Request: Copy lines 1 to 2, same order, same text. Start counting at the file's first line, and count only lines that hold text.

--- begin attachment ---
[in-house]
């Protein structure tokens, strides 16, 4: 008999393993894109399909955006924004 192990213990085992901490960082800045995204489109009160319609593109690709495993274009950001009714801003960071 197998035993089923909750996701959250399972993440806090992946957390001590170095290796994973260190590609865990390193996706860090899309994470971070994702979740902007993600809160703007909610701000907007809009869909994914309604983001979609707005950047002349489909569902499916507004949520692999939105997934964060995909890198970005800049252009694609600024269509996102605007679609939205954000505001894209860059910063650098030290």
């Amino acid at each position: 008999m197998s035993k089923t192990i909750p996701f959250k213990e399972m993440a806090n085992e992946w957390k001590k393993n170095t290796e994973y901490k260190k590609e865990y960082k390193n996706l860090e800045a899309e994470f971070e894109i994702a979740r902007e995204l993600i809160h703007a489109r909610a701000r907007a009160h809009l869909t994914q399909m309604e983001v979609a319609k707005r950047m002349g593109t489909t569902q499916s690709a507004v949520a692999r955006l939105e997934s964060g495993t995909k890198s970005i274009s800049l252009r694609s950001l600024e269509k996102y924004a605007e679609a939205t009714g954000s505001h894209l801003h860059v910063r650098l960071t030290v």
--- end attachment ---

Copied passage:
[in-house]
């Protein structure tokens, strides 16, 4: 008999393993894109399909955006924004 192990213990085992901490960082800045995204489109009160319609593109690709495993274009950001009714801003960071 197998035993089923909750996701959250399972993440806090992946957390001590170095290796994973260190590609865990390193996706860090899309994470971070994702979740902007993600809160703007909610701000907007809009869909994914309604983001979609707005950047002349489909569902499916507004949520692999939105997934964060995909890198970005800049252009694609600024269509996102605007679609939205954000505001894209860059910063650098030290």